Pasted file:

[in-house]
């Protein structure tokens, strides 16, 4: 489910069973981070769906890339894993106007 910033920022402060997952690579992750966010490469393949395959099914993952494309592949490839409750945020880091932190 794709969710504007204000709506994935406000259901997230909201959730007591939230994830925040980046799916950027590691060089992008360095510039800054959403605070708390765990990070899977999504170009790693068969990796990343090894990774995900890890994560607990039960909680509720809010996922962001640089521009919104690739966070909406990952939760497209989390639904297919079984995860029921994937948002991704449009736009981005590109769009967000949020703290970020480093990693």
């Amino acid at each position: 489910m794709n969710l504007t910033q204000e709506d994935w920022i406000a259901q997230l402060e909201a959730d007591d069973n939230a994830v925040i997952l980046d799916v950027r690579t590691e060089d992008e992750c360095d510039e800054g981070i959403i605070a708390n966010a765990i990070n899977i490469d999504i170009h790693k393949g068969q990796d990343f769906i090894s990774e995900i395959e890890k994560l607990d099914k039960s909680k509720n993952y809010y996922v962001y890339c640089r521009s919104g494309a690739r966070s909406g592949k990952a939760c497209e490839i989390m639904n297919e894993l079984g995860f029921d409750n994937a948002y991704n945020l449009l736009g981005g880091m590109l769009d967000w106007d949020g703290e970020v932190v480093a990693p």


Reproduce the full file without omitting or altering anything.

[in-house]
């Protein structure tokens, strides 16, 4: 489910069973981070769906890339894993106007 910033920022402060997952690579992750966010490469393949395959099914993952494309592949490839409750945020880091932190 794709969710504007204000709506994935406000259901997230909201959730007591939230994830925040980046799916950027590691060089992008360095510039800054959403605070708390765990990070899977999504170009790693068969990796990343090894990774995900890890994560607990039960909680509720809010996922962001640089521009919104690739966070909406990952939760497209989390639904297919079984995860029921994937948002991704449009736009981005590109769009967000949020703290970020480093990693």
């Amino acid at each position: 489910m794709n969710l504007t910033q204000e709506d994935w920022i406000a259901q997230l402060e909201a959730d007591d069973n939230a994830v925040i997952l980046d799916v950027r690579t590691e060089d992008e992750c360095d510039e800054g981070i959403i605070a708390n966010a765990i990070n899977i490469d999504i170009h790693k393949g068969q990796d990343f769906i090894s990774e995900i395959e890890k994560l607990d099914k039960s909680k509720n993952y809010y996922v962001y890339c640089r521009s919104g494309a690739r966070s909406g592949k990952a939760c497209e490839i989390m639904n297919e894993l079984g995860f029921d409750n994937a948002y991704n945020l449009l736009g981005g880091m590109l769009d967000w106007d949020g703290e970020v932190v480093a990693p």